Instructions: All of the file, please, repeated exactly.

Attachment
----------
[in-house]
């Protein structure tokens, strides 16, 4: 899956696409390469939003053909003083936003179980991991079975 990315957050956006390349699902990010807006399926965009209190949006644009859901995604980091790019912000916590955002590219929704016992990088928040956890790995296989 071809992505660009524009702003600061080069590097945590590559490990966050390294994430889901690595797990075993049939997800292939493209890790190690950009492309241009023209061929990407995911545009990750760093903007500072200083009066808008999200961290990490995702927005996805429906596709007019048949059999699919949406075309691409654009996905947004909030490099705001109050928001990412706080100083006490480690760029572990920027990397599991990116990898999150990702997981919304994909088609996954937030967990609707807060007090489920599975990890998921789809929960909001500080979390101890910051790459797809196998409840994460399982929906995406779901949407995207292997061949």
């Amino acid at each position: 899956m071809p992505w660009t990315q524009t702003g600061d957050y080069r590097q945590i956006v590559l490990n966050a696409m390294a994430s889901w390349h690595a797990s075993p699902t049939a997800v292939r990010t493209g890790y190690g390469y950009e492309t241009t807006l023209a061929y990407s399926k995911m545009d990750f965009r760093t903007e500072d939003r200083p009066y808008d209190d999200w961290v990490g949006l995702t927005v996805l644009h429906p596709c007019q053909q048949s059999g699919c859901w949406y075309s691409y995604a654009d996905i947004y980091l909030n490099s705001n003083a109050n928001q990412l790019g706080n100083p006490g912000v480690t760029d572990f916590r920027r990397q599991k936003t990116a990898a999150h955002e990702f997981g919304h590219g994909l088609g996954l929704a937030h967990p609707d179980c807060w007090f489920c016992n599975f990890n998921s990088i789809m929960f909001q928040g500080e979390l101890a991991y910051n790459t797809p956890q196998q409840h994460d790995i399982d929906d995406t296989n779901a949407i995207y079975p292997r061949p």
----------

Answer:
[in-house]
């Protein structure tokens, strides 16, 4: 899956696409390469939003053909003083936003179980991991079975 990315957050956006390349699902990010807006399926965009209190949006644009859901995604980091790019912000916590955002590219929704016992990088928040956890790995296989 071809992505660009524009702003600061080069590097945590590559490990966050390294994430889901690595797990075993049939997800292939493209890790190690950009492309241009023209061929990407995911545009990750760093903007500072200083009066808008999200961290990490995702927005996805429906596709007019048949059999699919949406075309691409654009996905947004909030490099705001109050928001990412706080100083006490480690760029572990920027990397599991990116990898999150990702997981919304994909088609996954937030967990609707807060007090489920599975990890998921789809929960909001500080979390101890910051790459797809196998409840994460399982929906995406779901949407995207292997061949």
């Amino acid at each position: 899956m071809p992505w660009t990315q524009t702003g600061d957050y080069r590097q945590i956006v590559l490990n966050a696409m390294a994430s889901w390349h690595a797990s075993p699902t049939a997800v292939r990010t493209g890790y190690g390469y950009e492309t241009t807006l023209a061929y990407s399926k995911m545009d990750f965009r760093t903007e500072d939003r200083p009066y808008d209190d999200w961290v990490g949006l995702t927005v996805l644009h429906p596709c007019q053909q048949s059999g699919c859901w949406y075309s691409y995604a654009d996905i947004y980091l909030n490099s705001n003083a109050n928001q990412l790019g706080n100083p006490g912000v480690t760029d572990f916590r920027r990397q599991k936003t990116a990898a999150h955002e990702f997981g919304h590219g994909l088609g996954l929704a937030h967990p609707d179980c807060w007090f489920c016992n599975f990890n998921s990088i789809m929960f909001q928040g500080e979390l101890a991991y910051n790459t797809p956890q196998q409840h994460d790995i399982d929906d995406t296989n779901a949407i995207y079975p292997r061949p």